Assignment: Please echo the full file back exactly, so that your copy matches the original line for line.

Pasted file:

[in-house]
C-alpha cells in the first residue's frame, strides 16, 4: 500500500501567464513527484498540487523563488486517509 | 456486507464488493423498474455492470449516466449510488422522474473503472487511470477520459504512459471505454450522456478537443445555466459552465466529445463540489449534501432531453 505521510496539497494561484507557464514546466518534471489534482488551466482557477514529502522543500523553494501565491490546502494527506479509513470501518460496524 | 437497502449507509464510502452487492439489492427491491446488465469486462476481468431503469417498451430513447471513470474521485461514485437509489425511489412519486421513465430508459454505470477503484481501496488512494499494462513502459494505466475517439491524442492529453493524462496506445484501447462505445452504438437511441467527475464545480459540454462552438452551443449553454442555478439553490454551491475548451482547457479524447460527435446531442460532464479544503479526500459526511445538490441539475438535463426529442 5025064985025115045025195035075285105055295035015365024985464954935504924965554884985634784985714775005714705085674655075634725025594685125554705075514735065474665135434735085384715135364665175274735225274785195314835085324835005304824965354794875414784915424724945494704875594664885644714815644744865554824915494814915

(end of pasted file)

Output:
[in-house]
C-alpha cells in the first residue's frame, strides 16, 4: 500500500501567464513527484498540487523563488486517509 | 456486507464488493423498474455492470449516466449510488422522474473503472487511470477520459504512459471505454450522456478537443445555466459552465466529445463540489449534501432531453 505521510496539497494561484507557464514546466518534471489534482488551466482557477514529502522543500523553494501565491490546502494527506479509513470501518460496524 | 437497502449507509464510502452487492439489492427491491446488465469486462476481468431503469417498451430513447471513470474521485461514485437509489425511489412519486421513465430508459454505470477503484481501496488512494499494462513502459494505466475517439491524442492529453493524462496506445484501447462505445452504438437511441467527475464545480459540454462552438452551443449553454442555478439553490454551491475548451482547457479524447460527435446531442460532464479544503479526500459526511445538490441539475438535463426529442 5025064985025115045025195035075285105055295035015365024985464954935504924965554884985634784985714775005714705085674655075634725025594685125554705075514735065474665135434735085384715135364665175274735225274785195314835085324835005304824965354794875414784915424724945494704875594664885644714815644744865554824915494814915